The bottom line here is however you slice it, everyone is in agreement there is no more selling interest going back to the low which raises the probability the fear based lows were a combination of mild panic and perhaps some forced liquidation as well. By default, if it isn’t going down, there’s only one other way for it to go. But given the Spanish news this is more than likely a short squeeze. What that means for the time being is they took the weaker bears out of the market and the only likely bears still in the game are the longer term ones who are better positioned in the middle to the upper end of the range. That opens the door for higher prices. But if they can’t push it beyond the middle to top 3rd of the range, stronger hands will attempt to take it down again. The bottom line for Europe is we still can’t rule out a move to the 1.2000 handle but more than likely the time deadline has changed. We may not see such a move until later in the year.
Overall, I don’t think that currency or equity European bears have given up, probably just a case of hibernation. IF the VIX falls below 20 the first part of the week odds greatly increase for a peak in this rally in about a week or somewhere in the top 3rd of the range or a combination of both. The only thing that could change my mind with this bit of information is if the wrong parties win these elections next week and the market starts to rally. I’d much rather see the market rally on a wall of worry then ride the slope of hope which it’s doing right now. When down trends end stall and then rise on good news, that’s not a good sign no matter how good the action is.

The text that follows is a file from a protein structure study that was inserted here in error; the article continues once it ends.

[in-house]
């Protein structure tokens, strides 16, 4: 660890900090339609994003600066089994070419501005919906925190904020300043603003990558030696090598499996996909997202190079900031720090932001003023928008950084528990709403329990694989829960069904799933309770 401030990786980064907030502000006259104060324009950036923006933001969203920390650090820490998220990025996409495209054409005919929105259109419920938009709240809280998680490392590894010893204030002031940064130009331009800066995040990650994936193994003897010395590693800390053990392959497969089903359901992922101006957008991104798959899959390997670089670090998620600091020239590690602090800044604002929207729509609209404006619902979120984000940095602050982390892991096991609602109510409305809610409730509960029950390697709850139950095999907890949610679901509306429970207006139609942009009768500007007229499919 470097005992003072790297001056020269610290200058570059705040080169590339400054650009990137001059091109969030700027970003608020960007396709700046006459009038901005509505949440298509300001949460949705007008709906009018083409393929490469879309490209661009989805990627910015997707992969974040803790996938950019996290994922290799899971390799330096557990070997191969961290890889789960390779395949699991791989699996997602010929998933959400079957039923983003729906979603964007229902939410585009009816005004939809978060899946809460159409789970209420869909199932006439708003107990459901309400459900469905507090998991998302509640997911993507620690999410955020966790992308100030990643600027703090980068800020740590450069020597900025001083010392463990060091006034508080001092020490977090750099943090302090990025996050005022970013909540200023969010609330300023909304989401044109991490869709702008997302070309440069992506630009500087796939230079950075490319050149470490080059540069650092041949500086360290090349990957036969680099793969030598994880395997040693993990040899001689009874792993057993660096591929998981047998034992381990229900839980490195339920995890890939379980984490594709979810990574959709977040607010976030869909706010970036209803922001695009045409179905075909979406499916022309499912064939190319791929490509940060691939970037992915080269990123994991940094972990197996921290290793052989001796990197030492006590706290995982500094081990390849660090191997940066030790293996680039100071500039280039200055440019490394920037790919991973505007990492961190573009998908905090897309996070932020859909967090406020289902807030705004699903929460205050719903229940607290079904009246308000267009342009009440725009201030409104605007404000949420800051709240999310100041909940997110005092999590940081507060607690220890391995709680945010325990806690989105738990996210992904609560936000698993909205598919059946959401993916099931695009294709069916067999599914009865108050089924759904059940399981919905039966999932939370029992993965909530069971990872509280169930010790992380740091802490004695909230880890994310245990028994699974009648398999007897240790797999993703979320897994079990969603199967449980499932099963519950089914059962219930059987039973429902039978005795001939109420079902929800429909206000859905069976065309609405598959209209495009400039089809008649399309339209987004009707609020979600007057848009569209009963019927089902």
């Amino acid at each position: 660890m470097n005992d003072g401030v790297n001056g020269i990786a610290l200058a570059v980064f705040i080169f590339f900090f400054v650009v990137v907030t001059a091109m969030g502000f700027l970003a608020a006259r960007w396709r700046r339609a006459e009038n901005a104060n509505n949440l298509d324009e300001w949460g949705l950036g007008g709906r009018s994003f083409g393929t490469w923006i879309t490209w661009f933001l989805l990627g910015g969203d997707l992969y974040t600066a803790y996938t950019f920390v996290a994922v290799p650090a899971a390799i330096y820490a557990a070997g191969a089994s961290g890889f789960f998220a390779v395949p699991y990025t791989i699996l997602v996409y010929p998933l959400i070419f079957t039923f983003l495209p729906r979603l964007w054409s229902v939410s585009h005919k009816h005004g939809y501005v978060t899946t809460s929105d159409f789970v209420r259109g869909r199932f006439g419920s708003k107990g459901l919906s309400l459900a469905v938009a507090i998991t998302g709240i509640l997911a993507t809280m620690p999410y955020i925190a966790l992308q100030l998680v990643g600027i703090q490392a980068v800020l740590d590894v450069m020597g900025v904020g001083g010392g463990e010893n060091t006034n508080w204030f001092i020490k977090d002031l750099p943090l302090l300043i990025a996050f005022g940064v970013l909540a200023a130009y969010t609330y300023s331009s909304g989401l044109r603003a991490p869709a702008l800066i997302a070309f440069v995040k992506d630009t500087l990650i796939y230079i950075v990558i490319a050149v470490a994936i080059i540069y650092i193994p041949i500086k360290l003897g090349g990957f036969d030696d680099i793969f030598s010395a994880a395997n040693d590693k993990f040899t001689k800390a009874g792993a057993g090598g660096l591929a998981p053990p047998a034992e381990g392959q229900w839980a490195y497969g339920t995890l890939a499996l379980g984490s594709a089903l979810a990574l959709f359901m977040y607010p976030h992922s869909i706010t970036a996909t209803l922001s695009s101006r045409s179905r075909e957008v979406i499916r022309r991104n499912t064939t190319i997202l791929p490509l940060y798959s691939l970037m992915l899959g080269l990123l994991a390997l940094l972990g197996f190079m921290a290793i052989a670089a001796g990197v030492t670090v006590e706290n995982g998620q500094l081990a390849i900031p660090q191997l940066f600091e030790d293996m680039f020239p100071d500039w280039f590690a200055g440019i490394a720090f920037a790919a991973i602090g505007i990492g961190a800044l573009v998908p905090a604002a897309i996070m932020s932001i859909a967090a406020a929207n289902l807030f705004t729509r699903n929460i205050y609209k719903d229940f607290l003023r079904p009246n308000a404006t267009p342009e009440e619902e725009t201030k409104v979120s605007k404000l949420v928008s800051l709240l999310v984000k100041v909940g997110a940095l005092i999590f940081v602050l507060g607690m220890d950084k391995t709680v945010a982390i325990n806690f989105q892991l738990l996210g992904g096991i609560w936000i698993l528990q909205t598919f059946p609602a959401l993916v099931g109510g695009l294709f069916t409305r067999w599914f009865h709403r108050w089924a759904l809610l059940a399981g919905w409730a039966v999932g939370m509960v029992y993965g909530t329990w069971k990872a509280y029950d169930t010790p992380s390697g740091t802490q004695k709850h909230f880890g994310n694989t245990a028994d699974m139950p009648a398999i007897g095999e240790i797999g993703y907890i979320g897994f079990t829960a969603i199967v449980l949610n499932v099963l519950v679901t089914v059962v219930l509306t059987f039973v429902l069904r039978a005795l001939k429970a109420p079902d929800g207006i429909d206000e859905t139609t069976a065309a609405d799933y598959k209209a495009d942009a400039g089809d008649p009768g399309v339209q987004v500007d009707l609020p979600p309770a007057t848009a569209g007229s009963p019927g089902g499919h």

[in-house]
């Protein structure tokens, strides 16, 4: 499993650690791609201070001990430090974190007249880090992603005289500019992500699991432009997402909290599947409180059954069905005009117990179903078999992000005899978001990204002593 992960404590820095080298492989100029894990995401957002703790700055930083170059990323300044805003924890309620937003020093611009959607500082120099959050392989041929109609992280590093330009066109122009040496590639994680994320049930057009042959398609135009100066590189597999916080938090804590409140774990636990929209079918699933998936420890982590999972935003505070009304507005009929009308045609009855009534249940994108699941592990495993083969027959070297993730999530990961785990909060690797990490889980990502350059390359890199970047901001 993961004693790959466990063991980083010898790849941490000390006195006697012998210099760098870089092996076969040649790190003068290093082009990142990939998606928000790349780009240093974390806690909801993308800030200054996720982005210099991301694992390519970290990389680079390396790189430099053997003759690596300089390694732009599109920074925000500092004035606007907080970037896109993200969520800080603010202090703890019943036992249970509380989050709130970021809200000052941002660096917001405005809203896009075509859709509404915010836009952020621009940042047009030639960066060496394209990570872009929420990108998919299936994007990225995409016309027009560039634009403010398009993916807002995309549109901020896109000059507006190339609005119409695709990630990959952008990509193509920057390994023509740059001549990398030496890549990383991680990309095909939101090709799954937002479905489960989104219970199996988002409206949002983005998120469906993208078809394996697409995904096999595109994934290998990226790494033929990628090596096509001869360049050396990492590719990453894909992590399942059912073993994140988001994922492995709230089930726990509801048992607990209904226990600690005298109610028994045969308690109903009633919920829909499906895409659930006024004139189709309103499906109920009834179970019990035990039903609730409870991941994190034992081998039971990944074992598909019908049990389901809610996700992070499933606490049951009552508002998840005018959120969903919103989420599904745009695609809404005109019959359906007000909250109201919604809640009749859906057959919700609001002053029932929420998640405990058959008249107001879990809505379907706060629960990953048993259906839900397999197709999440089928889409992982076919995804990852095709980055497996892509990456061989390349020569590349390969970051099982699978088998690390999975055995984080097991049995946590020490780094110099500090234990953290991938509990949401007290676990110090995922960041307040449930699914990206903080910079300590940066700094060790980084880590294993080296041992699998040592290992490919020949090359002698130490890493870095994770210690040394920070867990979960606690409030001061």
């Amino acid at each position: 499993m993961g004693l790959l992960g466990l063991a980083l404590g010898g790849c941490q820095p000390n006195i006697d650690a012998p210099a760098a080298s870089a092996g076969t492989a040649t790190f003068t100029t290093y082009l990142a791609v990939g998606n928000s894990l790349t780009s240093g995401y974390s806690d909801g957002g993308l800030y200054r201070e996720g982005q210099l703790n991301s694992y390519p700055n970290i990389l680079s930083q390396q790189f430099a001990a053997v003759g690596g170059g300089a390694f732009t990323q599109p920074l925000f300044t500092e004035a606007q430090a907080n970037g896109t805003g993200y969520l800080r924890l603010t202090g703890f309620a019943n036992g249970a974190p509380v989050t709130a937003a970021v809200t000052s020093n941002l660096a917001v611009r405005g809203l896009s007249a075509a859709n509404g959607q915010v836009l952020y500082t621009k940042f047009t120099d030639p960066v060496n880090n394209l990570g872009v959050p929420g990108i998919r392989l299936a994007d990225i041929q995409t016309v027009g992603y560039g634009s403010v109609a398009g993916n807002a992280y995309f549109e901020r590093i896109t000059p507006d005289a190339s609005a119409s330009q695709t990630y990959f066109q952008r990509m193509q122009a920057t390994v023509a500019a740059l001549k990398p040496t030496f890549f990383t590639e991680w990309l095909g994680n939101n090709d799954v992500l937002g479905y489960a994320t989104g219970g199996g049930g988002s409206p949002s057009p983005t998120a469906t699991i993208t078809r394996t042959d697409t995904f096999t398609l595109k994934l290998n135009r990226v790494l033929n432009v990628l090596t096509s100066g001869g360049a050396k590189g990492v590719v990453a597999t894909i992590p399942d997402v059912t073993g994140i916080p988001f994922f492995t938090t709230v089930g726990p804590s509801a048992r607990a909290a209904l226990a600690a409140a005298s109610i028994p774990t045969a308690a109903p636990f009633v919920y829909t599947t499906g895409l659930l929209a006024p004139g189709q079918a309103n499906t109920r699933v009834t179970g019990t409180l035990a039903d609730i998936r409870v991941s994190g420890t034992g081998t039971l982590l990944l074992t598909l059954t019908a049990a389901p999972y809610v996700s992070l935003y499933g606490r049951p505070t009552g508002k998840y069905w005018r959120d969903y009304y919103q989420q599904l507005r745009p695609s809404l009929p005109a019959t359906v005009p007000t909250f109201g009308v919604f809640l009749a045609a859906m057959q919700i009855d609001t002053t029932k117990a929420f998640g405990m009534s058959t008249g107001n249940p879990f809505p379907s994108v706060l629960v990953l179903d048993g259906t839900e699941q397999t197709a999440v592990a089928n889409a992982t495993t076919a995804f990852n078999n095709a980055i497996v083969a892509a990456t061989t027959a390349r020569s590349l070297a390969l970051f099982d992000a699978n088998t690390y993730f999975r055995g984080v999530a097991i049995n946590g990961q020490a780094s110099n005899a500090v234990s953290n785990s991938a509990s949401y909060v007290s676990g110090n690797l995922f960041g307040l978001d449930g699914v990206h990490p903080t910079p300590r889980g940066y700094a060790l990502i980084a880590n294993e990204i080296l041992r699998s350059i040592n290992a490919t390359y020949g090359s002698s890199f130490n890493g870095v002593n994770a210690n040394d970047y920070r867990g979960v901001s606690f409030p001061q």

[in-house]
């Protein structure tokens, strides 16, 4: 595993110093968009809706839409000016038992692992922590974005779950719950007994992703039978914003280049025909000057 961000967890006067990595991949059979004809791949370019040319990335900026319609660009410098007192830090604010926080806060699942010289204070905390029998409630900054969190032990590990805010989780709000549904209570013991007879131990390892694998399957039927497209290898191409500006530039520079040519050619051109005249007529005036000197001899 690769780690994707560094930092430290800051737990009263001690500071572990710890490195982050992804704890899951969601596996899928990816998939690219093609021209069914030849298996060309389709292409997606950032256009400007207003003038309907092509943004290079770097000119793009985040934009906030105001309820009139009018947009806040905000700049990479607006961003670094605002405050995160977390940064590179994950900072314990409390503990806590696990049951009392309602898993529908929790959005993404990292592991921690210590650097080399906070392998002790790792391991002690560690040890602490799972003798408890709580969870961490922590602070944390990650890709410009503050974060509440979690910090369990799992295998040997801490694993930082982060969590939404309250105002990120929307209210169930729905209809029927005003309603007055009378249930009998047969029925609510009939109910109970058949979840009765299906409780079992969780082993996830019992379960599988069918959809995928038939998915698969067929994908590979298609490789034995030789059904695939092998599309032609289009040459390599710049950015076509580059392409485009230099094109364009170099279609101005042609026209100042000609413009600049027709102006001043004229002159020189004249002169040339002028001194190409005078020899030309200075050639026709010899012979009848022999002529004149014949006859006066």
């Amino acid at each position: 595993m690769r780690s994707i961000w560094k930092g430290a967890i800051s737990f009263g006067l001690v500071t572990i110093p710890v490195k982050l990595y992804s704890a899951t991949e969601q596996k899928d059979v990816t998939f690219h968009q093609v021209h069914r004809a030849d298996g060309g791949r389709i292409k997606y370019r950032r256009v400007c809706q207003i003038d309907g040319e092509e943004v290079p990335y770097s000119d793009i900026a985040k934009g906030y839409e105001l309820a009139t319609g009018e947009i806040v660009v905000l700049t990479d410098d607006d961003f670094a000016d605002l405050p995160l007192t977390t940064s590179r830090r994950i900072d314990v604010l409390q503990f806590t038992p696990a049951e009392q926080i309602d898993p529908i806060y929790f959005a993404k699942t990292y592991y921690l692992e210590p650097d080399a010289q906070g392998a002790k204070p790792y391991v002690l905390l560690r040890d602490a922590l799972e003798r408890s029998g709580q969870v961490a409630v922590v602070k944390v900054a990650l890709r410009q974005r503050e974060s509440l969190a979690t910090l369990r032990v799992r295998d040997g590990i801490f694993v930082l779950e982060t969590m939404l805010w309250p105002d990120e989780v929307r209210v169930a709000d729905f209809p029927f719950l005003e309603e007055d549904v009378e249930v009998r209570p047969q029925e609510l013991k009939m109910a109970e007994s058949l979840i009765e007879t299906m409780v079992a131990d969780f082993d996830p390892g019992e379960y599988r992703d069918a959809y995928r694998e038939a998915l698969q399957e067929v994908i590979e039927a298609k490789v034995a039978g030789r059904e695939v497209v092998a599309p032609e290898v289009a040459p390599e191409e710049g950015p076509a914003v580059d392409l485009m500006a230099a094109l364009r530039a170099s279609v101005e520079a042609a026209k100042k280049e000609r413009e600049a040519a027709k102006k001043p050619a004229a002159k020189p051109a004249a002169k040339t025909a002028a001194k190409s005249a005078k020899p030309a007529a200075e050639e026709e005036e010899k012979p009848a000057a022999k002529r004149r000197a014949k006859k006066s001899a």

If you get nothing else out of this post, I want you to think of one thing. When markets started rising for real in 2009, the media spent an inordinate amount of energy asking many guests if they thought a double dip recession was in the cards. Markets rose on worry. Right now they are rising on the emotion of relief. We feel relief that Spain is getting bailed out and rightfully so. However we have to look at the price action and figure out what is driving the bus. Right now its short covering and I doubt fund managers are committing new capital to this market. The only time they likely get the courage to come in is if we consolidation or some test of the low that isn’t taken out. Fund managers are not traders and they need to see that the water is warm. They chased performance last year and there is no reason to believe this time is any different.